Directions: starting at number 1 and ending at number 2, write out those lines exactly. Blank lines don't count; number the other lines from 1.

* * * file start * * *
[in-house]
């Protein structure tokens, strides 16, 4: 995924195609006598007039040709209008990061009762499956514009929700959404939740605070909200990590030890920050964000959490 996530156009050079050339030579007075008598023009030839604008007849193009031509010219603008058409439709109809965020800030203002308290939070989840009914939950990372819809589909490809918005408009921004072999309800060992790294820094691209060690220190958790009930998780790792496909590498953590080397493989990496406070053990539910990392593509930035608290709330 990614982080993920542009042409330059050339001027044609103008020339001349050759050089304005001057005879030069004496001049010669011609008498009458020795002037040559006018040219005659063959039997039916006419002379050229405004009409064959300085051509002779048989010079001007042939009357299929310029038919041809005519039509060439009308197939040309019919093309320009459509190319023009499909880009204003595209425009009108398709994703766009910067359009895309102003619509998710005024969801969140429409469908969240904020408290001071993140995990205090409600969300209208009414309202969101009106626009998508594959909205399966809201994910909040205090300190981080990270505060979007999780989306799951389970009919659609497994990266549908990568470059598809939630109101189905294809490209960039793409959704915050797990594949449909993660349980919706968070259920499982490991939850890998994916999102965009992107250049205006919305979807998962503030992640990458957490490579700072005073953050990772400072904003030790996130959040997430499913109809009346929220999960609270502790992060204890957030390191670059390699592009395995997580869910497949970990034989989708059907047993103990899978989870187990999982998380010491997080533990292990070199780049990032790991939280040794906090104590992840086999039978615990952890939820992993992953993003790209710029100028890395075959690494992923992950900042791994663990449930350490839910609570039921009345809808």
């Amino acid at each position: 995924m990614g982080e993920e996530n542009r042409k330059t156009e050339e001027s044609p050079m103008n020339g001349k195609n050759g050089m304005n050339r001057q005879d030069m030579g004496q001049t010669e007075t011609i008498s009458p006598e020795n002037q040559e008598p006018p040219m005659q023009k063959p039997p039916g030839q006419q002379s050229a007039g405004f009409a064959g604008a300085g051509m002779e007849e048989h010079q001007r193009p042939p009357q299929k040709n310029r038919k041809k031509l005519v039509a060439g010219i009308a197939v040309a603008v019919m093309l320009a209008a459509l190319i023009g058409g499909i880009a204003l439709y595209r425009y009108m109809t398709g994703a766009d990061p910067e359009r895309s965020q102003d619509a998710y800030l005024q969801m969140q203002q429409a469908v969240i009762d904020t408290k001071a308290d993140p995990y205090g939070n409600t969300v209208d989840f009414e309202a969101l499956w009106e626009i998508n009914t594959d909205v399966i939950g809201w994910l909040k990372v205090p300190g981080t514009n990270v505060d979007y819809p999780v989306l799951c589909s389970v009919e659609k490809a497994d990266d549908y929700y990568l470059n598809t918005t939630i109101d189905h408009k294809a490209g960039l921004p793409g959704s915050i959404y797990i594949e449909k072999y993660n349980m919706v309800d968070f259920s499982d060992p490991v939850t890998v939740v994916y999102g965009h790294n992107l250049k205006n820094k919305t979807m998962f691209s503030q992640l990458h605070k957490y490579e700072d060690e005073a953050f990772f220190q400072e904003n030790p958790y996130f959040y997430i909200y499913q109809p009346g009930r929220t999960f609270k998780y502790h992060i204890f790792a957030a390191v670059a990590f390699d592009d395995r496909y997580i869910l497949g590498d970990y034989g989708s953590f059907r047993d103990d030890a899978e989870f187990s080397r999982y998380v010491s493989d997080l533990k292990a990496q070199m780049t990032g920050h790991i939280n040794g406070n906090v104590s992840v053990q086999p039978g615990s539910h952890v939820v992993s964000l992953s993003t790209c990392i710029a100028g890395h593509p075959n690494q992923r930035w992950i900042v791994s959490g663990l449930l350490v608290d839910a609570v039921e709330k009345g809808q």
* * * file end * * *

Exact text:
[in-house]
């Protein structure tokens, strides 16, 4: 995924195609006598007039040709209008990061009762499956514009929700959404939740605070909200990590030890920050964000959490 996530156009050079050339030579007075008598023009030839604008007849193009031509010219603008058409439709109809965020800030203002308290939070989840009914939950990372819809589909490809918005408009921004072999309800060992790294820094691209060690220190958790009930998780790792496909590498953590080397493989990496406070053990539910990392593509930035608290709330 990614982080993920542009042409330059050339001027044609103008020339001349050759050089304005001057005879030069004496001049010669011609008498009458020795002037040559006018040219005659063959039997039916006419002379050229405004009409064959300085051509002779048989010079001007042939009357299929310029038919041809005519039509060439009308197939040309019919093309320009459509190319023009499909880009204003595209425009009108398709994703766009910067359009895309102003619509998710005024969801969140429409469908969240904020408290001071993140995990205090409600969300209208009414309202969101009106626009998508594959909205399966809201994910909040205090300190981080990270505060979007999780989306799951389970009919659609497994990266549908990568470059598809939630109101189905294809490209960039793409959704915050797990594949449909993660349980919706968070259920499982490991939850890998994916999102965009992107250049205006919305979807998962503030992640990458957490490579700072005073953050990772400072904003030790996130959040997430499913109809009346929220999960609270502790992060204890957030390191670059390699592009395995997580869910497949970990034989989708059907047993103990899978989870187990999982998380010491997080533990292990070199780049990032790991939280040794906090104590992840086999039978615990952890939820992993992953993003790209710029100028890395075959690494992923992950900042791994663990449930350490839910609570039921009345809808």